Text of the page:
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I'm working on a Javascript and I got stuck with some verification :

I'd like to check that the variable given as a parameter was an instance of an instance of an object. To be more clear, here's an example :

var Example = function () {
    console.log ('Meta constructor');
    return function () {
        console.log ('Instance of the instance !');

var inst = new Example();
assertTrue(inst instanceof Example.constructor); // ok

var subInst = new inst();
assertTrue(subInst instanceof Example.constructor); // FAIL
assertTrue(subinst instanceof inst.constructor); // FAIL

How can I check that subInst is an instance of Example.{new} ? or inst.constructor ?

Thanks! :)

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Check this out stackoverflow.com/questions/2449254/… – TheITGuy Oct 22 '12 at 7:25
up vote 1 down vote accepted
subInst.__proto__ == inst.prototype
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Apparently, it's not good to use inst.constructor, how could I check the origin of inst in that case ? – Cyril N. Oct 22 '12 at 16:09

First of all, you don't check against .constructor, you check against the constructing function, that is Example. Whenever you're testing the .constructor property, this will be the one found on the instance (if you set it on the prototype of the constructor).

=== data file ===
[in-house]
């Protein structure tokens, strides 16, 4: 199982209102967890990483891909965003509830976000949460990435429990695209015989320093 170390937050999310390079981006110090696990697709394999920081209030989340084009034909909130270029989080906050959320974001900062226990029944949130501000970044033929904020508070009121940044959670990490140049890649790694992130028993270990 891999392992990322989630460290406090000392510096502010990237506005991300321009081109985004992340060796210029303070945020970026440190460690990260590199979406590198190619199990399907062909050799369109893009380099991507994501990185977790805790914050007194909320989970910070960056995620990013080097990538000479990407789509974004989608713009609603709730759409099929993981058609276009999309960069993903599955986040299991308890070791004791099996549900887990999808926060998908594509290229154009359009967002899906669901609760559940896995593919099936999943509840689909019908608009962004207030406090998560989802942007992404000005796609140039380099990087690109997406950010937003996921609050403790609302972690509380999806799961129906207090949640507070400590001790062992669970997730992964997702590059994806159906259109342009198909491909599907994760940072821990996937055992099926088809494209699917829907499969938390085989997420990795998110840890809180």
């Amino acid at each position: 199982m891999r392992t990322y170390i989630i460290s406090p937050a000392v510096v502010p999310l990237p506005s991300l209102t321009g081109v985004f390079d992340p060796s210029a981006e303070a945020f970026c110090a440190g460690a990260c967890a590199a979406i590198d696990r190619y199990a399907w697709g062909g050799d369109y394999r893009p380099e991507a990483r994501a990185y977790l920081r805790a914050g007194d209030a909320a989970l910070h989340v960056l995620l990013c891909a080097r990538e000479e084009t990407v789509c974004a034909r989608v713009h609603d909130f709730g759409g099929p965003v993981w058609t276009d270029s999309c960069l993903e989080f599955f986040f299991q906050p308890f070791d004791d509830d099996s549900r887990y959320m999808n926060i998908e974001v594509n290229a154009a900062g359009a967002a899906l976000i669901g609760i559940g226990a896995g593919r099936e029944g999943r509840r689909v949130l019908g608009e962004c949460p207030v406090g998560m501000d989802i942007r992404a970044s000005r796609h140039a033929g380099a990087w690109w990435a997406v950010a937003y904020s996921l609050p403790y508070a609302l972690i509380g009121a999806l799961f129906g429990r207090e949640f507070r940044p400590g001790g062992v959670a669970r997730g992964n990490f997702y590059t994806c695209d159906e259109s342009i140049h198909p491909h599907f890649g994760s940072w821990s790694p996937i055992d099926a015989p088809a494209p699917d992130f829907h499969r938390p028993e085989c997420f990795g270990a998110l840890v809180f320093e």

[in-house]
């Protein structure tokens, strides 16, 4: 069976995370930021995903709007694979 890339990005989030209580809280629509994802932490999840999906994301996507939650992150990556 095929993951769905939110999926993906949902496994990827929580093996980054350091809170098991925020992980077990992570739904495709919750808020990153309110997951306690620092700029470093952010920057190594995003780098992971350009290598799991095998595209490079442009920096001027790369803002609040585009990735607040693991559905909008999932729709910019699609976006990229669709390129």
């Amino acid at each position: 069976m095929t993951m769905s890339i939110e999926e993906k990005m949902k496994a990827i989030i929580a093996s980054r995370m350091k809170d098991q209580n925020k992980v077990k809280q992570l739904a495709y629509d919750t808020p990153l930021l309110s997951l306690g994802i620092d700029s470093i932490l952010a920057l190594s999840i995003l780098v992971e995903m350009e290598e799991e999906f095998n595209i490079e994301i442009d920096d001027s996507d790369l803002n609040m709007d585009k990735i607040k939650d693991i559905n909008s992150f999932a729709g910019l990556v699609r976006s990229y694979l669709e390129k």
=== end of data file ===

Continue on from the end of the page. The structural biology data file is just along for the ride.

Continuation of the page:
(new Example) instanceof Example; // true

Secondly, if your Example function is returning a function, then Example isn't actually a constructor, and hence you can not do any kind of prototypical inheritance checks on it. A constructor will always return an object, and that object will be an instance of the constructor.

What you have is instead a factory function that creates functions that might be used as a constructor. A function will only pass instanceof checks for Function and Object.

var Ctor = example(); // PascalCase constructor, camelCase factory
var inst = new Ctor();
inst instanceof Ctor; // true

But do take a look at the link posted by @franky, it should give you some insights into what you need to do.

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(new Example) instanceof Example; I got false with Chrome :/ – Cyril N. Oct 22 '12 at 8:16
@CyrilN. That is because /your/ Example function isn't a constructor, it's a factory function. – Sean Kinsey Oct 22 '12 at 18:51
Ok, interesting! :) I need to to have a behavior like the one I used in my question. Is it the best way to do it or is there a better way? – Cyril N. Oct 22 '12 at 18:55
Your code really doesn't make sense - using the new operator with a factory function has no effect. – Sean Kinsey Oct 23 '12 at 1:57
How would you do then? – Cyril N. Oct 23 '12 at 6:36

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